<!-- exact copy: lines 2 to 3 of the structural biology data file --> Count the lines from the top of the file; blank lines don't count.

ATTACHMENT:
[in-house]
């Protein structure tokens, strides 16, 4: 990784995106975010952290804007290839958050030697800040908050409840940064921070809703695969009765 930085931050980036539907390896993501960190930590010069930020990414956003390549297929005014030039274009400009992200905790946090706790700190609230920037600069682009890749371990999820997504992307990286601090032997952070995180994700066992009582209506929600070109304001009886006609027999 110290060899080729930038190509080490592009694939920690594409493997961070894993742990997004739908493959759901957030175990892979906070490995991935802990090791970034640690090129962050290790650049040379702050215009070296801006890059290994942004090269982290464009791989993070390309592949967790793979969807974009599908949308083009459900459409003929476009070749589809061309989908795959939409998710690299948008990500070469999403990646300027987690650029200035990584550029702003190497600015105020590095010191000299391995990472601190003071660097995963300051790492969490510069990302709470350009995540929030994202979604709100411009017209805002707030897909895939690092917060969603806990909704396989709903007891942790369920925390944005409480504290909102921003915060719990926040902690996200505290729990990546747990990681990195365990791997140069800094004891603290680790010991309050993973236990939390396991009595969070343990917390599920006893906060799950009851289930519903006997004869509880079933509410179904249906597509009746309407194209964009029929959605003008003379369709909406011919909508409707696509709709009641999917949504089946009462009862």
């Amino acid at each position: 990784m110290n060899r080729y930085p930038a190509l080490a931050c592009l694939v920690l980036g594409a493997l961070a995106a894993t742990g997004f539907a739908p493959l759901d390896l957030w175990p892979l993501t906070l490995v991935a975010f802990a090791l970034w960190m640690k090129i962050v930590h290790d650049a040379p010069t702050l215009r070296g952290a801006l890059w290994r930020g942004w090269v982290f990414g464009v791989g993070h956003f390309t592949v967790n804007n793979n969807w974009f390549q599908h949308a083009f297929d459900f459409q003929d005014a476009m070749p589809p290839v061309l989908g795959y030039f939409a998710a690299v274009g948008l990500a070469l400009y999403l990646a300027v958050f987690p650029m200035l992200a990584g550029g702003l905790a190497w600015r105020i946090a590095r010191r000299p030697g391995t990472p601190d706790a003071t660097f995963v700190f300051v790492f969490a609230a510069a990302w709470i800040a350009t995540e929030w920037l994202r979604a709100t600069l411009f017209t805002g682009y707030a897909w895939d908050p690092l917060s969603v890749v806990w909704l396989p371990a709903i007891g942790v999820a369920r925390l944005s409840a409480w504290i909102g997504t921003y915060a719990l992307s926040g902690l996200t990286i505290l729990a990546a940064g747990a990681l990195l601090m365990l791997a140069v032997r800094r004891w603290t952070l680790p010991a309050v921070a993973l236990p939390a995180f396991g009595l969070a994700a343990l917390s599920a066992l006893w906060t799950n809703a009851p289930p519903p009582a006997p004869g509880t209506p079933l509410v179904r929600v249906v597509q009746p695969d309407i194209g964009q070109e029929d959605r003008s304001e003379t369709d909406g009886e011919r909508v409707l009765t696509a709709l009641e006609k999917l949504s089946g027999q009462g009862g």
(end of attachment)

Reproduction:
């Protein structure tokens, strides 16, 4: 990784995106975010952290804007290839958050030697800040908050409840940064921070809703695969009765 930085931050980036539907390896993501960190930590010069930020990414956003390549297929005014030039274009400009992200905790946090706790700190609230920037600069682009890749371990999820997504992307990286601090032997952070995180994700066992009582209506929600070109304001009886006609027999 110290060899080729930038190509080490592009694939920690594409493997961070894993742990997004739908493959759901957030175990892979906070490995991935802990090791970034640690090129962050290790650049040379702050215009070296801006890059290994942004090269982290464009791989993070390309592949967790793979969807974009599908949308083009459900459409003929476009070749589809061309989908795959939409998710690299948008990500070469999403990646300027987690650029200035990584550029702003190497600015105020590095010191000299391995990472601190003071660097995963300051790492969490510069990302709470350009995540929030994202979604709100411009017209805002707030897909895939690092917060969603806990909704396989709903007891942790369920925390944005409480504290909102921003915060719990926040902690996200505290729990990546747990990681990195365990791997140069800094004891603290680790010991309050993973236990939390396991009595969070343990917390599920006893906060799950009851289930519903006997004869509880079933509410179904249906597509009746309407194209964009029929959605003008003379369709909406011919909508409707696509709709009641999917949504089946009462009862």
């Amino acid at each position: 990784m110290n060899r080729y930085p930038a190509l080490a931050c592009l694939v920690l980036g594409a493997l961070a995106a894993t742990g997004f539907a739908p493959l759901d390896l957030w175990p892979l993501t906070l490995v991935a975010f802990a090791l970034w960190m640690k090129i962050v930590h290790d650049a040379p010069t702050l215009r070296g952290a801006l890059w290994r930020g942004w090269v982290f990414g464009v791989g993070h956003f390309t592949v967790n804007n793979n969807w974009f390549q599908h949308a083009f297929d459900f459409q003929d005014a476009m070749p589809p290839v061309l989908g795959y030039f939409a998710a690299v274009g948008l990500a070469l400009y999403l990646a300027v958050f987690p650029m200035l992200a990584g550029g702003l905790a190497w600015r105020i946090a590095r010191r000299p030697g391995t990472p601190d706790a003071t660097f995963v700190f300051v790492f969490a609230a510069a990302w709470i800040a350009t995540e929030w920037l994202r979604a709100t600069l411009f017209t805002g682009y707030a897909w895939d908050p690092l917060s969603v890749v806990w909704l396989p371990a709903i007891g942790v999820a369920r925390l944005s409840a409480w504290i909102g997504t921003y915060a719990l992307s926040g902690l996200t990286i505290l729990a990546a940064g747990a990681l990195l601090m365990l791997a140069v032997r800094r004891w603290t952070l680790p010991a309050v921070a993973l236990p939390a995180f396991g009595l969070a994700a343990l917390s599920a066992l006893w906060t799950n809703a009851p289930p519903p009582a006997p004869g509880t209506p079933l509410v179904r929600v249906v597509q009746p695969d309407i194209g964009q070109e029929d959605r003008s304001e003379t369709d909406g009886e011919r909508v409707l009765t696509a709709l009641e006609k999917l949504s089946g027999q009462g009862g």